If you happen to be in the upper strata of tax brackets, it's hard to find reliable and relevant information in the media. Much of the financial media is geared toward the middle class and frequently recommends courses of action that may be irrelevant to you. For example, advice to maximize your tax deductions by contributing to an IRA doesn't make much sense for those who make too much money to qualify for an IRA contribution tax deduction. There are, however, some moves that may help high-earning, high-net worth taxpayers manage their tax exposure and maximize after-tax income and the legacy available to pass on to their heirs.
Understand the AMT
The alternative minimum tax, or AMT, strips away certain deductions and exemptions for those in higher tax brackets. Meet with a tax adviser several months prior to year end to start taking steps necessary to manage AMT exposure. For example, you may want to do an elective disqualification of certain stock options, try to bunch your deductions into a non-AMT year or look for a way to claim a net operating loss. You may be able to use as much as 90 percent of a net operating loss to offset AMT income.
Move Assets Out of Your Estate
Assets held in your own name when you die over and above a $5 million threshold incur a 35 percent estate tax under current law. Try to move assets out of your name, via a strategic gifting program. For example, you can give up to $13,000 per year to any given individual tax-free, subject to certain lifetime exemptions. You can also set up a charitable giving program. Or you may move assets into an irrevocable trust for your benefit or the benefit of your family, heirs or favorite charity.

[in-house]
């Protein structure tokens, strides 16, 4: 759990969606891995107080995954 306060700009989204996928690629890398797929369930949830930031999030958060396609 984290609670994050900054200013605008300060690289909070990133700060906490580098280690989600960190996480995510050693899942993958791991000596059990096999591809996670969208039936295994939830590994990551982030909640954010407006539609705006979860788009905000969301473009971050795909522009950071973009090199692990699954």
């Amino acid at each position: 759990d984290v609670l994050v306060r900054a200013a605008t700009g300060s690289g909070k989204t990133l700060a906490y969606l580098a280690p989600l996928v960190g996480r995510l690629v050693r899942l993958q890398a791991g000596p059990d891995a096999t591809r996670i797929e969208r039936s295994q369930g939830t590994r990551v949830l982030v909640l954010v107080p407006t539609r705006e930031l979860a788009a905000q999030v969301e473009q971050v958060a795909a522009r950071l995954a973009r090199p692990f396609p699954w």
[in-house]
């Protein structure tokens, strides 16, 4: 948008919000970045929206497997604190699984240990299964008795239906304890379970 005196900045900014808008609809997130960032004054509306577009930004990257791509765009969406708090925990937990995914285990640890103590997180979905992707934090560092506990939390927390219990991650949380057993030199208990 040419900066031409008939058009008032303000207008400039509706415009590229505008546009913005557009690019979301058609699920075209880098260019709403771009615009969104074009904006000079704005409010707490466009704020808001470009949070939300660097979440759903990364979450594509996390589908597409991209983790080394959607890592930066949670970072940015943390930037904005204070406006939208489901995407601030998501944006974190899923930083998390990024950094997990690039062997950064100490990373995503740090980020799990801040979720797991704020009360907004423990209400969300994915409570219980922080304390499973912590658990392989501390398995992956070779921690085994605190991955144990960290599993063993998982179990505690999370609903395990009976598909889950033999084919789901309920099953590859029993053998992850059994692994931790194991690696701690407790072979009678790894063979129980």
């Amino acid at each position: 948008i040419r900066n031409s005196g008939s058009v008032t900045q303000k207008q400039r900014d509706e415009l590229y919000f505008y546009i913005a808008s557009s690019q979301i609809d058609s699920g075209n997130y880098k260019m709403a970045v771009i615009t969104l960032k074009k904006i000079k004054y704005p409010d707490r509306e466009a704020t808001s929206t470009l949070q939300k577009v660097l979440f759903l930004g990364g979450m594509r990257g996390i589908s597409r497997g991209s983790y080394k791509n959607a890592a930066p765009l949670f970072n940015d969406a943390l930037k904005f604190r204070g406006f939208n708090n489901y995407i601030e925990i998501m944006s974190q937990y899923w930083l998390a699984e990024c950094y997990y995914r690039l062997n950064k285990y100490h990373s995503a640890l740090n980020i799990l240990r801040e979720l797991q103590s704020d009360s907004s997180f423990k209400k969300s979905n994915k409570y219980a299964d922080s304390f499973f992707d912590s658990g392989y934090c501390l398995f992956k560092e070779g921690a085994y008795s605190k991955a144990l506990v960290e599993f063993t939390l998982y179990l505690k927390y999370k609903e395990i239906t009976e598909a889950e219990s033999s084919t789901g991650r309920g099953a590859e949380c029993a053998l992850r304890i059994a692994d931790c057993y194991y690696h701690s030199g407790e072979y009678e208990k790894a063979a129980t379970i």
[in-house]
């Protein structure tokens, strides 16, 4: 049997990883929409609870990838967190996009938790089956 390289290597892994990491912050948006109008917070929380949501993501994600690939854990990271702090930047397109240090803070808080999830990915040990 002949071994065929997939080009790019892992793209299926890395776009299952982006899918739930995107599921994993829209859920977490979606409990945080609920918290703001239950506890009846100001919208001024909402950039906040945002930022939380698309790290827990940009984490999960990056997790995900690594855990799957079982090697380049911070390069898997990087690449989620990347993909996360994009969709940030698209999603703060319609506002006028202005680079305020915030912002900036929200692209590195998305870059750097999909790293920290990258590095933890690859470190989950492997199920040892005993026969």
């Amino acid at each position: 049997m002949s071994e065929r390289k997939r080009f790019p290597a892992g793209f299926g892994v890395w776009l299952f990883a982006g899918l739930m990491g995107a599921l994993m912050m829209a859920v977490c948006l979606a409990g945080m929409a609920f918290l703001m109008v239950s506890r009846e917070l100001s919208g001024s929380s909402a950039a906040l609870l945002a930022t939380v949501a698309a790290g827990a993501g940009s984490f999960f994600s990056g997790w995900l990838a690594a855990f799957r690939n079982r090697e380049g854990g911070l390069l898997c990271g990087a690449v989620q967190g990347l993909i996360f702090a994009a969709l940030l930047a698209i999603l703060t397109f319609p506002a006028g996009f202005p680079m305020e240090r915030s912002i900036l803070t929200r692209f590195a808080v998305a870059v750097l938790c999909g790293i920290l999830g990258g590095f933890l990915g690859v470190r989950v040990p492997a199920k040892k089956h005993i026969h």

Life Insurance Planning
Cash value life insurance may offer a way for the affluent and wealthy to accumulate significant assets on a tax-advantaged basis. The death benefit from a life insurance policy is tax-free, and cash value in a life insurance policy also grows tax-free. You can access the money via policy loans tax-free as well. The tax on the accumulation of assets in a life insurance policy is similar to a Roth IRA, but you are not restricted to contribution a maximum of $5,000 per year. In fact, by keeping your permanent death benefit relatively low, you may be able to contribute very significant amounts to this plan and then turn the cash value into a supplemental income stream or ready means of financing later in life.
Harvest Capital Losses
Be alert for opportunities to sell losses to offset taxable capital gains -- a tax-planning technique known as "tax-loss harvesting." This allows you "cancel out" taxable capital gains, provided you sell other assets at a loss in the same tax year. Just be observant of "wash-sale" rules: If you sell an asset and claim a capital loss, you cannot repurchase that asset or a substantially similar asset for at least 30 days.
Traps and Pitfalls
Do not rely on offshore strategies to lower your taxes. U.S. law requires you to declare income taxes on income "from whatever source derived," including offshore sources. Failure to declare this income and pay taxes on it could lead to charges of tax evasion.
Leslie McClintock has been writing professionally since 2001. She has been published in "Wealth and Retirement Planner," "Senior Market Advisor," "The Annuity Selling Guide," and many other outlets. A licensed life and health insurance agent, McClintock holds a B.A. from the University of Southern California.